Connected Educator Series

The Edcamp Model: Powering Up Professional Learning, by The Edcamp Foundation: Professional development has never been so simple than when teachers create it. The Edcamp model connects educators to PD like never before.

Teaching the iStudent: A Quick Guide to Using Mobile Devices and Social Media in the K-12 Classroom, by Mark Barnes: Knowledge is in the palm of learners’ hands, making them iStudents. This book helps teachers understand how to maximize this incredible power.

The Corwin Connected Educators series is your key to unlocking the greatest resource available to all educators: other educators.

Connected Leadership: It’s Just a Click Away, by Spike Cook: In the 21st-century, it’s critical that principals create a transparent school for all stakeholders. Principal Cook shows school leaders how to author blogs, PLNs and more, in order to open up a digital window to your school for parents and community.

All Hands on Deck: Tools for Connecting Educators, Parents, and Communities, by Brad Currie: The connected educator doesn’t just connect with students and colleagues. He connects with parents and community, using 21st-century tools. Currie shows readers how this is done.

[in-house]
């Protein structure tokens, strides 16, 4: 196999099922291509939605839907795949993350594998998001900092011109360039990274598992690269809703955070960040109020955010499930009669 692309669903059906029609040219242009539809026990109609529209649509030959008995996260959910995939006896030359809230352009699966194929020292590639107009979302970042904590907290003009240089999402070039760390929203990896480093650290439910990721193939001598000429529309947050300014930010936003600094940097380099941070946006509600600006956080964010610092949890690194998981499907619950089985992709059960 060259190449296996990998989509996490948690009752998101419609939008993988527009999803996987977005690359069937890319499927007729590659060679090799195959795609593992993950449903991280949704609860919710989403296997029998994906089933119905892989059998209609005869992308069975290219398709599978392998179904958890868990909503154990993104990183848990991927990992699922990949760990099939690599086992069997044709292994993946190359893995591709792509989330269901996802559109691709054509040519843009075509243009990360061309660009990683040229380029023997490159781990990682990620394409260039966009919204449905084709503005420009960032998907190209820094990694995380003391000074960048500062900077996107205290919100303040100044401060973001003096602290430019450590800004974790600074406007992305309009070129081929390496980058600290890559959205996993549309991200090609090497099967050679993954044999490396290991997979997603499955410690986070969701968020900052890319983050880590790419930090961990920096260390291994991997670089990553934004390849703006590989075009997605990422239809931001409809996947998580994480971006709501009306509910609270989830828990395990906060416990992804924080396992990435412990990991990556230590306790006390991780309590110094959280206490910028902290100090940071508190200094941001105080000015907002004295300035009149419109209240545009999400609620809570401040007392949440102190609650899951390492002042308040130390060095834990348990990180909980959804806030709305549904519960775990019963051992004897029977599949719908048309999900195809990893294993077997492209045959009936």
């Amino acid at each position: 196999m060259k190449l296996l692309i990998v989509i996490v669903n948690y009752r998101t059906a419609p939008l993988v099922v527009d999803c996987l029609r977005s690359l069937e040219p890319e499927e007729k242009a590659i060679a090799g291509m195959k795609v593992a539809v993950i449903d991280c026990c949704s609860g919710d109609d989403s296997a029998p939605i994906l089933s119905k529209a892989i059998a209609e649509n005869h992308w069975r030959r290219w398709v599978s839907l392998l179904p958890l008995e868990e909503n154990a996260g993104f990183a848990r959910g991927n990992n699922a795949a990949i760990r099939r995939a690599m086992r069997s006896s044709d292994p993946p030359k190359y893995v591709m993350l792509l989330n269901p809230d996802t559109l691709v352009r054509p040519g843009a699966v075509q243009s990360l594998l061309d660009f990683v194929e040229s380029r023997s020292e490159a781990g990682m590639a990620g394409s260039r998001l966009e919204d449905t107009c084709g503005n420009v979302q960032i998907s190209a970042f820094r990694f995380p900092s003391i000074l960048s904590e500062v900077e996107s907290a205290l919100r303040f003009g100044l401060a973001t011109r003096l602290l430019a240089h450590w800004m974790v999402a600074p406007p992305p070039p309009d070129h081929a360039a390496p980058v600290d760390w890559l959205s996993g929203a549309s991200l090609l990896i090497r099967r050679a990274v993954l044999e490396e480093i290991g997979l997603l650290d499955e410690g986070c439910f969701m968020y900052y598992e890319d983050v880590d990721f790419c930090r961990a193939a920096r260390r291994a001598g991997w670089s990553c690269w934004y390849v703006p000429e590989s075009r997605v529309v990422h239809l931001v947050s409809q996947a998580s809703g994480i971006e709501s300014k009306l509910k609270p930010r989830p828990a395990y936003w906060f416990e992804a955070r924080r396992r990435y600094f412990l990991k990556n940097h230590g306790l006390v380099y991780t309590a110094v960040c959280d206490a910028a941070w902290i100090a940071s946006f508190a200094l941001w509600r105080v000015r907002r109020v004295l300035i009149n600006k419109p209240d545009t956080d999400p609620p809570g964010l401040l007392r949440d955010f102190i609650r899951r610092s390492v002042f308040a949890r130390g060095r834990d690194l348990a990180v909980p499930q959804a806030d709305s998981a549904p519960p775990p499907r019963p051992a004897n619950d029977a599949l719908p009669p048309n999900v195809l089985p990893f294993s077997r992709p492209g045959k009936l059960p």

Empowered Schools, Empowered Students: Creating Connected and Invested Learners, by Pernille Ripp: Connecting also means empowering. Ripp shares a variety of methods for teachers and school leaders to empower colleagues and students to help each other build a strong learning community.

The Power of Branding: Telling Your School’s Story, by Tony Sinanis and Joseph Sanfelippo: Connected educators must teach students about digital citizenship, and what better way to teach this lesson, according to administrators Sinanis and Sanfelippo, than by showing students how to brand their own schools?

These eight books are the first in Corwin’s ongoing Connected Educators Series. Several more are currently in production and scheduled for publication in early 2015.

For updates, author biographies and other valuable information, visit the Corwin Connected Educators Series website here.